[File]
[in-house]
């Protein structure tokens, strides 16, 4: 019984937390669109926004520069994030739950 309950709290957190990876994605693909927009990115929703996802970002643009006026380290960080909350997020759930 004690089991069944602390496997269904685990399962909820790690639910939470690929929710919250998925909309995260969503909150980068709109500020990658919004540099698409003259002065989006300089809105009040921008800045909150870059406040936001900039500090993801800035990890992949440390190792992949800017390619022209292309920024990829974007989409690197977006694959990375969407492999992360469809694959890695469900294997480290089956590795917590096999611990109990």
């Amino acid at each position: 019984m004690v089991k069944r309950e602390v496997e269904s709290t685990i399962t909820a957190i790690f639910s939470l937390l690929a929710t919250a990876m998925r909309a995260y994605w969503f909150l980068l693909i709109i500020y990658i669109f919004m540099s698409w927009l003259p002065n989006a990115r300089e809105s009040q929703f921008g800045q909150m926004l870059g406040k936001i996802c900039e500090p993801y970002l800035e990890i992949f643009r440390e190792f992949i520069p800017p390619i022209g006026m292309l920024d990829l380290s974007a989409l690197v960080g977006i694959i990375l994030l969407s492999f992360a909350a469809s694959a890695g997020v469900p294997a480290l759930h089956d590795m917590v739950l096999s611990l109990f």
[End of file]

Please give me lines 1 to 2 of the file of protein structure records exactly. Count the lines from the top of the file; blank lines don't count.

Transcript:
[in-house]
């Protein structure tokens, strides 16, 4: 019984937390669109926004520069994030739950 309950709290957190990876994605693909927009990115929703996802970002643009006026380290960080909350997020759930 004690089991069944602390496997269904685990399962909820790690639910939470690929929710919250998925909309995260969503909150980068709109500020990658919004540099698409003259002065989006300089809105009040921008800045909150870059406040936001900039500090993801800035990890992949440390190792992949800017390619022209292309920024990829974007989409690197977006694959990375969407492999992360469809694959890695469900294997480290089956590795917590096999611990109990």